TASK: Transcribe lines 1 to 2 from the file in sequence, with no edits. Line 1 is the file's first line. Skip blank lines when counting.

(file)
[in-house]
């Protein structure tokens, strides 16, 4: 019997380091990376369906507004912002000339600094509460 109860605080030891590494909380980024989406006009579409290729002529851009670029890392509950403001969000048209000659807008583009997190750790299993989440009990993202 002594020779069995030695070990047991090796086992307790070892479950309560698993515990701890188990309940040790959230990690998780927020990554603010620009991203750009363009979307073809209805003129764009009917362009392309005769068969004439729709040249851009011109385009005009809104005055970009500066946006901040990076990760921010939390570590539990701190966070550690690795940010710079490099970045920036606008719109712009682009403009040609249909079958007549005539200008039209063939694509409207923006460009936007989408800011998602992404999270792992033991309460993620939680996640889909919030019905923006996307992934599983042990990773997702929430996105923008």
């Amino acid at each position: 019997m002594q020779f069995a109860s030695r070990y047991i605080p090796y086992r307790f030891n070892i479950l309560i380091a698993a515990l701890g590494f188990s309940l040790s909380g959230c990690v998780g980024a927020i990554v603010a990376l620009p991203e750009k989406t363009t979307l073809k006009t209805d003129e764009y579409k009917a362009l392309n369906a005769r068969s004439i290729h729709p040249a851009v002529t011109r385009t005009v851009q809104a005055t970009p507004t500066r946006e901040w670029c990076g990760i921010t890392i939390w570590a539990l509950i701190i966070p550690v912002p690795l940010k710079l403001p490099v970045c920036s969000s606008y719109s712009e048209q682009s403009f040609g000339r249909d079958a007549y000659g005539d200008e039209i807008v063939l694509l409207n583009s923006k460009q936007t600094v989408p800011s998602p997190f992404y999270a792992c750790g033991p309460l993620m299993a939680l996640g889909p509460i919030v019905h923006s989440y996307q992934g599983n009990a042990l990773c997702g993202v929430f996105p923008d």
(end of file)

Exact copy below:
[in-house]
């Protein structure tokens, strides 16, 4: 019997380091990376369906507004912002000339600094509460 109860605080030891590494909380980024989406006009579409290729002529851009670029890392509950403001969000048209000659807008583009997190750790299993989440009990993202 002594020779069995030695070990047991090796086992307790070892479950309560698993515990701890188990309940040790959230990690998780927020990554603010620009991203750009363009979307073809209805003129764009009917362009392309005769068969004439729709040249851009011109385009005009809104005055970009500066946006901040990076990760921010939390570590539990701190966070550690690795940010710079490099970045920036606008719109712009682009403009040609249909079958007549005539200008039209063939694509409207923006460009936007989408800011998602992404999270792992033991309460993620939680996640889909919030019905923006996307992934599983042990990773997702929430996105923008």